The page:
Adelman says the Kings' version is less like the Lakers' now and more like that used by the Chicago Bulls when they won six championships with Michael Jordan, Scottie Pippen and Co. Their coach was Phil Jackson, now the Lakers' coach.
"It's real similar, I think, to what the Bulls did when Phil had them," Adelman said. "They were more of a perimeter jump-shooting team than a post team, and their big guys passed the ball."
Kings players believe in their version of the triangle. Any offense that has two skilled passers such as Divac and Webber in the low post, with active and timely cutters around them, has potential.
Stojakovic and Divac already have shown a special flair for getting layups off the corner. Moreover, when the corner defender drops into the post man's lap, Hedo Turkoglu, Stojakovic or Christie often can get that deep baseline shot.
That's the option that Lakers forward Robert Horry has used to make backbreaking three-pointers against the Kings in their past two playoff series.
"Shooters from the corner get shots," Stojakovic said. "If the post guy -- for us, Vlade or Chris -- can really pass the ball, it's going to be really tough to guard us.
"But don't put that in that newspaper, so everybody will know how to guard us."
Bobby Jackson says the offense must remain fluent to be effective.
"It works," Jackson said of the corner. "It's a hell of an offense. As long as we keep moving, nobody can guard us. When we start standing is when things start bogging down. We've got a lot of guys who can put the ball on the floor and shoot it, and we've got a lot of stand-still shooters."
Adelman said the team's current emphasis is to utilize its perimeter players, but Christie said that will change when Webber returns after rehabilitating his sprained left ankle.
"We want to get C-Webb shots where he's either in the post or we're running something off of him," Christie said. "Ours actually is kind of a double threat, because C-Webb is an inside-
outside player, whereas Shaq, even as aggressive and strong as he is, is only an inside player."
Sicky Dimpkins is offline   Reply With Quote
Old 07-01-2002, 09:49 PM   #14 (permalink)
 

Join Date: Jun 2002
Posts: 593
Mentioned: 0 Post(s)
Tagged: 0 Thread(s)
Quoted: 0 Post(s)
Great post Sicky! (puke) There, I saved you the trouble of doing that yourself. I'm putting that article into my archives, because I don't know how many times I've tried to convince people that the Kings ran the triangle offense last season (or at least a version of it.) It's a good framework to build an offense off of, and my hope is that we'll find an assitant coach who's able to redefine it to utilize our player's skills. I'm also impressed with how quickly the Kings seemed to have picked it up. Maybe their version is more simplified (?).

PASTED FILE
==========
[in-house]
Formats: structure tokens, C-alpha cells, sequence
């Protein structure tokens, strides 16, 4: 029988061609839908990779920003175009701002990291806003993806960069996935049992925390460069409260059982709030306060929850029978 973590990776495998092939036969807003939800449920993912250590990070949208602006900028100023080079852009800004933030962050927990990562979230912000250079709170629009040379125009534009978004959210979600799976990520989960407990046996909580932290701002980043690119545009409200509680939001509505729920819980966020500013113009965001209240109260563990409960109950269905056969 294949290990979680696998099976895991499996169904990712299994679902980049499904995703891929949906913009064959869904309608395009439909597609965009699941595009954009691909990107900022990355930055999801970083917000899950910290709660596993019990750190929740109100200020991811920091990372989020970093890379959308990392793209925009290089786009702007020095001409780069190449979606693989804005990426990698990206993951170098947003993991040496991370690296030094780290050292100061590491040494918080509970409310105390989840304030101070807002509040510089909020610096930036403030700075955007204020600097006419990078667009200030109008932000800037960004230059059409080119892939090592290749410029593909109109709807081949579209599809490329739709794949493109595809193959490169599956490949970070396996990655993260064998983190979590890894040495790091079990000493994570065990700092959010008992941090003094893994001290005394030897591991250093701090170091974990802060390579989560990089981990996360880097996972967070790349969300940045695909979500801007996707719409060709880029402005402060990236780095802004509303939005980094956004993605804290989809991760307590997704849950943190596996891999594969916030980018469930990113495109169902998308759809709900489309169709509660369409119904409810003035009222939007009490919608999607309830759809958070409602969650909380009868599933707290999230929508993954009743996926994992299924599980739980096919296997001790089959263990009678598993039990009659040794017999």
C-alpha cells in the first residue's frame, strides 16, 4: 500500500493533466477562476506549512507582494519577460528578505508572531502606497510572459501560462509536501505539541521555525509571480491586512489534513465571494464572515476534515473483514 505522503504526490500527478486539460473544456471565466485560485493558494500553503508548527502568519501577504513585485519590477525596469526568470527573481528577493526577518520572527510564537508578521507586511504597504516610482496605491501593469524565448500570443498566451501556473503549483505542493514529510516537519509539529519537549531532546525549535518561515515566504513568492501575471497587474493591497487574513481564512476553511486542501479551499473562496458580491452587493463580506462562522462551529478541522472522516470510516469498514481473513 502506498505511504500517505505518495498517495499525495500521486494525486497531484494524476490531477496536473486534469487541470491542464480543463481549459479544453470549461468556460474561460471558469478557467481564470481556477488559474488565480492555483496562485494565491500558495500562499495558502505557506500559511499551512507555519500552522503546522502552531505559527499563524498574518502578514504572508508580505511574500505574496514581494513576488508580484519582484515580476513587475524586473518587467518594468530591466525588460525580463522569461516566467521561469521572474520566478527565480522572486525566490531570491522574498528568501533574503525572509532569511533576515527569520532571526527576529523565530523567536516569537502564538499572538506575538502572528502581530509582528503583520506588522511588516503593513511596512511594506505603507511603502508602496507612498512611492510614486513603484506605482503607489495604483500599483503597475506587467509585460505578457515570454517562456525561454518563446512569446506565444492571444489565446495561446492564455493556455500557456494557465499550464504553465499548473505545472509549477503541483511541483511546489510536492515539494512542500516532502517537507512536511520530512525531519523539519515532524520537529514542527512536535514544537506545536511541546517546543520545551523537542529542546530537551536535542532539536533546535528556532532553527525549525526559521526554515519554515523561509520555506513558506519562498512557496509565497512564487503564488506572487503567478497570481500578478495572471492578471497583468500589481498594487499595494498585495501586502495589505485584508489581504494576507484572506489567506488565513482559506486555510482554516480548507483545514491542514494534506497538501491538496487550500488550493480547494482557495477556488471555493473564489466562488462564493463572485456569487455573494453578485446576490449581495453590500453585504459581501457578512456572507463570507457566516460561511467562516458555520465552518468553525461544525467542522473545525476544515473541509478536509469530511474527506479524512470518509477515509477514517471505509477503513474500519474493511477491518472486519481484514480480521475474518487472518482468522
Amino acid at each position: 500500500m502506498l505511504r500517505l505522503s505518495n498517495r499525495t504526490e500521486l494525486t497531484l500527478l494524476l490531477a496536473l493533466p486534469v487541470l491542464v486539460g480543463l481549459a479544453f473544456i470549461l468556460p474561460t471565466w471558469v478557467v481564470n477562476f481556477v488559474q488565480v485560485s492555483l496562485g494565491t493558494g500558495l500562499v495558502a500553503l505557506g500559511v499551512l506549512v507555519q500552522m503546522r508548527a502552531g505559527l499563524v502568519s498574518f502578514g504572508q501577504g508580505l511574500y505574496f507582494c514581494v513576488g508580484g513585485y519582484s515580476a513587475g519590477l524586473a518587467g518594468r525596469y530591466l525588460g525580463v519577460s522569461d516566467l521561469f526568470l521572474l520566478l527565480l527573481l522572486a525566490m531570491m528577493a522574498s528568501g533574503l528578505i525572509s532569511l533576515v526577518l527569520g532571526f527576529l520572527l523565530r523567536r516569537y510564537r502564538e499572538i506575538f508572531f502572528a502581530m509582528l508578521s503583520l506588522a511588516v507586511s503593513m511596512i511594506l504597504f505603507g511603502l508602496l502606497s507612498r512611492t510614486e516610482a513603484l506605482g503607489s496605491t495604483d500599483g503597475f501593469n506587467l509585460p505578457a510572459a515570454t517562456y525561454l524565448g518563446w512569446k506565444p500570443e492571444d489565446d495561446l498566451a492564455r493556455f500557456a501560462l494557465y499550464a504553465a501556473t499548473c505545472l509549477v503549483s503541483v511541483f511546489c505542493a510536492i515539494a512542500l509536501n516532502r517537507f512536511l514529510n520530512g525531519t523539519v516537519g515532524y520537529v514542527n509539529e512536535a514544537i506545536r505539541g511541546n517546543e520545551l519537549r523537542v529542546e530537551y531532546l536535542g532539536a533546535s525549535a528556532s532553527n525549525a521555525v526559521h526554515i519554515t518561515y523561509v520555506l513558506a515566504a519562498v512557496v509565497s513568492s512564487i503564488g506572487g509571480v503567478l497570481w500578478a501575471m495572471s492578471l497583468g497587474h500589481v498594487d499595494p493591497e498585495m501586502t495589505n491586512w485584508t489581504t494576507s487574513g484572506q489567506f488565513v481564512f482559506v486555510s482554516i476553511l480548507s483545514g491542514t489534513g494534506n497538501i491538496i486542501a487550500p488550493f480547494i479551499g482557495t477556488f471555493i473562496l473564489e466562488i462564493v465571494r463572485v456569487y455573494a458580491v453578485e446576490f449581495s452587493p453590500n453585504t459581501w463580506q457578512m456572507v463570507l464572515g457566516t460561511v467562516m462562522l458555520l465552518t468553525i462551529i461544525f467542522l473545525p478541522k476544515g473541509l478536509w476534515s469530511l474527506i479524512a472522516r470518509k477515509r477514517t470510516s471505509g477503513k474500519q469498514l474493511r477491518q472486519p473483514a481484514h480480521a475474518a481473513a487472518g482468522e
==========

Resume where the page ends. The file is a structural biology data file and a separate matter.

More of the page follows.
Perhaps an interesting sidebar to this discussion could focus on our coaching staff - beginning with BillC. What's his b-ball IQ? I know his experience in the NBA is a great asset, but in terms of strategizing and seeing the mismatches, how would people rate him? Or have we even seen enough from last year to really judge him on such grounds? I don't have a problem with BillC being more of a figure-head as the Head Coach, as opposed to the one making all the calls. Rose said that while Indiana was coached by Larry Bird, he often defered to Rick Carlisle (then Indiana's assistant coach) to draw up the plays.
settinUpShop is offline   Reply With Quote
Old 07-01-2002, 10:37 PM   #15 (permalink)
BCH
-LIFETIME MEMBER-
 

Join Date: Jun 2002
Location: Fairfax, VA
Posts: 6,118
Mentioned: 0 Post(s)
Tagged: 0 Thread(s)
Quoted: 0 Post(s)
Any offense that overloads one side of the floor is a "triangle" offense. Whether it is Wing, High Post, Low Post or Corner, Wing, Low Post.

The Kings use more movement and more back cuts.

The Wizards run a pinch post offense, that is a version of the triangle, with cuts coming off the pinch post.
BCH is offline   Reply With Quote
Reply


Currently Active Users Viewing This Thread: 1 (0 members and 1 guests)
 
Thread Tools
Display Modes

Posting Rules
You may not post new threads
You may not post replies
You may not post attachments
You may not edit your posts

BB code is On
Smilies are On
[IMG] code is On
HTML code is Off
Trackbacks are Off
Pingbacks are Off
Refbacks are On



All times are GMT -7. The time now is 06:00 PM.



Powered by vBulletin® Version 3.8.8
Copyright ©2000 - 2019, vBulletin Solutions, Inc.
Search Engine Friendly URLs by vBSEO 3.6.1
User Alert System provided by Advanced User Tagging v3.1.0 (Pro) - vBulletin Mods & Addons Copyright © 2019 DragonByte Technologies Ltd.
vBulletin Security provided by vBSecurity v2.2.2 (Pro) - vBulletin Mods & Addons Copyright © 2019 DragonByte Technologies Ltd.
Copyright 2002 2013 BasketballBoards.net.